At least 85 protesters were arrested early before daybreak on Tuesday in the Frank Ogawa Plaza, in front of Oakland’s City Hall, where the protesters had been camping for about two weeks, even as Riot Police raided the anti-Wall Street protesters' campsite.
Dirty, crime-ridden, rat-infested and vandalized were cited as reasons of the eviction.
Under cover of darkness early Tuesday, hundreds of police in riot gear raid the campsite of the anti-Wall Street protesters in Oakland, firing tear gas and beanbag rounds before wiping out the encampment.
Hundreds of officers and sheriff’s deputies from more than 12 agencies swooped into the encampment together with the police, who were bringing tear gas and beanbag rounds around 5 a.m., police said.
Eighty-five protesters, who were arrested, faced charges for camping or assembling without permission in Frank Ogawa Plaza, according to Oakland spokeswoman Karen Boyd.
Television news footage showed protesters being taken away in plastic handcuffs. No other incident came up, except some protesters complained of rough handling by police and officers fired tear gas and bean bags when one group of demonstrators cast rocks and bottles to officers, near the camp's kitchen area.
The police action in Oakland began around 4:40 a.m., with an officer warning the protesters through a loud speaker that they were illegally blocking the plaza and were subject to arrest.
Protesters had stayed awake through the night and expected the raid to take place. Several hundred people appeared ready to defend the camp about an hour before police moved in, placing dumpsters, boards, pallets and even metal police-style barricades around the plaza.
However, the campsite was in ruins within less than an hour after the police marched into the plaza. Scattered tents, pillows, sleeping bags, yoga mats, tarps, backpacks, food wrappers and water bottles could be seen everywhere on the scene. According to city officials, the plaza was contained at around 5:30 a.m.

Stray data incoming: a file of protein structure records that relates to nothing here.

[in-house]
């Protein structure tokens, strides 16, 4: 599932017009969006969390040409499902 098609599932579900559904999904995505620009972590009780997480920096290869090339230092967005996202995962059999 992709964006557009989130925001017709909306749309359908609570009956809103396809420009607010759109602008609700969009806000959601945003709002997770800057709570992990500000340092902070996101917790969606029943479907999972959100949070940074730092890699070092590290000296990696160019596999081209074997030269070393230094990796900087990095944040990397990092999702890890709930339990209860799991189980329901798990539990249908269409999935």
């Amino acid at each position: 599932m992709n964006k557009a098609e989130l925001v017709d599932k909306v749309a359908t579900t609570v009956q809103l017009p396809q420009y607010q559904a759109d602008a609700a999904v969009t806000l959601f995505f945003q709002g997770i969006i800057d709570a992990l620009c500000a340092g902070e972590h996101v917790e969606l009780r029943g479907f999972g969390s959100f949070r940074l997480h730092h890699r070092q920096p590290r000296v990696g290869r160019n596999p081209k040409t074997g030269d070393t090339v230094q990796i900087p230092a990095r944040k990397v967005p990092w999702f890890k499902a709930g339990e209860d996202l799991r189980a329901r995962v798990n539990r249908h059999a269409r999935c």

By mid-morning, city workers had started collecting the debris. Some would be held for protesters to reclaim while the rest would be thrown away, the city officials said.
According to Boyd, the plaza remained cordoned off at midday on Tuesday for cleanup of debris. Returning to the plaza would not be allowed, until it was cleaned up. Demonstrations and protests in the plaza would be legal between the hours of 6 a.m. and 10 p.m. but not overnight.
Lauren Richardson, a college student from Oakland, said the campsite was very neat and organized, for volunteers collected garbage and recycling every six hours. Water was boiled before being used to wash dishes. The rats had infested the park long before the encampment of the protesters, Associated Press reports.
It was very neat. It was very organized, Richardson said.
Many Oaklanders support the goals of the national Occupy Wall Street movement, the mayor of Oakland Jean Quan said in a statement on Tuesday. However, over the last week it was apparent that neither the demonstrators nor the City could maintain safe or sanitary conditions or control the ongoing vandalism, she added.
According to many protesters, the raid hasn't cooled down their passion. Instead, it has only served to strengthen their determination to continue the protests.
Meanwhile, the police also cleared a smaller encampment from a park near the plaza on Tuesday morning.
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